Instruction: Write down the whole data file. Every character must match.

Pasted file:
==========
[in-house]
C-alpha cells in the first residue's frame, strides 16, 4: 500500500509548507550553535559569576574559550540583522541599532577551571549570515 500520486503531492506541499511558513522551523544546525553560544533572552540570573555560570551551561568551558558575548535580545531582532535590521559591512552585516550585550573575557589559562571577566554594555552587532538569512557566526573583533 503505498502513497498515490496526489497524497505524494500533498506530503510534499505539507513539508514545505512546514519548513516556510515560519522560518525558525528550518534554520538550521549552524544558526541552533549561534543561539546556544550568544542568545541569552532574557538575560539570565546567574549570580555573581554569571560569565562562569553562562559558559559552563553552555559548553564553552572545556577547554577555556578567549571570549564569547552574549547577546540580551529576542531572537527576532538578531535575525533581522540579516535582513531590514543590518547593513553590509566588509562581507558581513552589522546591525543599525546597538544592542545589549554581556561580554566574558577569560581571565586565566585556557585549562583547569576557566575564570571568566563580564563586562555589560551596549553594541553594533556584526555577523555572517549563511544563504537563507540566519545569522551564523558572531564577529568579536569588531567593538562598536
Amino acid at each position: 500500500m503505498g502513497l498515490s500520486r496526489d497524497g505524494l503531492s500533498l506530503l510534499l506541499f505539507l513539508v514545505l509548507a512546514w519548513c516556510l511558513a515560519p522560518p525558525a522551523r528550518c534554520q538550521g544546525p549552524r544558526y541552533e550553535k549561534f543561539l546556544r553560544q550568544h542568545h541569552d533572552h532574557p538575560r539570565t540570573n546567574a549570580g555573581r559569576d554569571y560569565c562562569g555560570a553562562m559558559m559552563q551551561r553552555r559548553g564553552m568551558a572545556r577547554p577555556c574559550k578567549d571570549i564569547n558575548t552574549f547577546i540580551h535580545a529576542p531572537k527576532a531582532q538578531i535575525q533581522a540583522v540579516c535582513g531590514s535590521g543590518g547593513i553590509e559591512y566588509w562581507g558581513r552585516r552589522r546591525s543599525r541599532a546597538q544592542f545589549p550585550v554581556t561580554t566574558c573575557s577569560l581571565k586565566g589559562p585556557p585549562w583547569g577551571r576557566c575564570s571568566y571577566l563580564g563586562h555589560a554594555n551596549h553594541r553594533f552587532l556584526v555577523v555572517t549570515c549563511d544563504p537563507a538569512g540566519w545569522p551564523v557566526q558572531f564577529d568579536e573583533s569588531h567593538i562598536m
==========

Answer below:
[in-house]
C-alpha cells in the first residue's frame, strides 16, 4: 500500500509548507550553535559569576574559550540583522541599532577551571549570515 500520486503531492506541499511558513522551523544546525553560544533572552540570573555560570551551561568551558558575548535580545531582532535590521559591512552585516550585550573575557589559562571577566554594555552587532538569512557566526573583533 503505498502513497498515490496526489497524497505524494500533498506530503510534499505539507513539508514545505512546514519548513516556510515560519522560518525558525528550518534554520538550521549552524544558526541552533549561534543561539546556544550568544542568545541569552532574557538575560539570565546567574549570580555573581554569571560569565562562569553562562559558559559552563553552555559548553564553552572545556577547554577555556578567549571570549564569547552574549547577546540580551529576542531572537527576532538578531535575525533581522540579516535582513531590514543590518547593513553590509566588509562581507558581513552589522546591525543599525546597538544592542545589549554581556561580554566574558577569560581571565586565566585556557585549562583547569576557566575564570571568566563580564563586562555589560551596549553594541553594533556584526555577523555572517549563511544563504537563507540566519545569522551564523558572531564577529568579536569588531567593538562598536
Amino acid at each position: 500500500m503505498g502513497l498515490s500520486r496526489d497524497g505524494l503531492s500533498l506530503l510534499l506541499f505539507l513539508v514545505l509548507a512546514w519548513c516556510l511558513a515560519p522560518p525558525a522551523r528550518c534554520q538550521g544546525p549552524r544558526y541552533e550553535k549561534f543561539l546556544r553560544q550568544h542568545h541569552d533572552h532574557p538575560r539570565t540570573n546567574a549570580g555573581r559569576d554569571y560569565c562562569g555560570a553562562m559558559m559552563q551551561r553552555r559548553g564553552m568551558a572545556r577547554p577555556c574559550k578567549d571570549i564569547n558575548t552574549f547577546i540580551h535580545a529576542p531572537k527576532a531582532q538578531i535575525q533581522a540583522v540579516c535582513g531590514s535590521g543590518g547593513i553590509e559591512y566588509w562581507g558581513r552585516r552589522r546591525s543599525r541599532a546597538q544592542f545589549p550585550v554581556t561580554t566574558c573575557s577569560l581571565k586565566g589559562p585556557p585549562w583547569g577551571r576557566c575564570s571568566y571577566l563580564g563586562h555589560a554594555n551596549h553594541r553594533f552587532l556584526v555577523v555572517t549570515c549563511d544563504p537563507a538569512g540566519w545569522p551564523v557566526q558572531f564577529d568579536e573583533s569588531h567593538i562598536m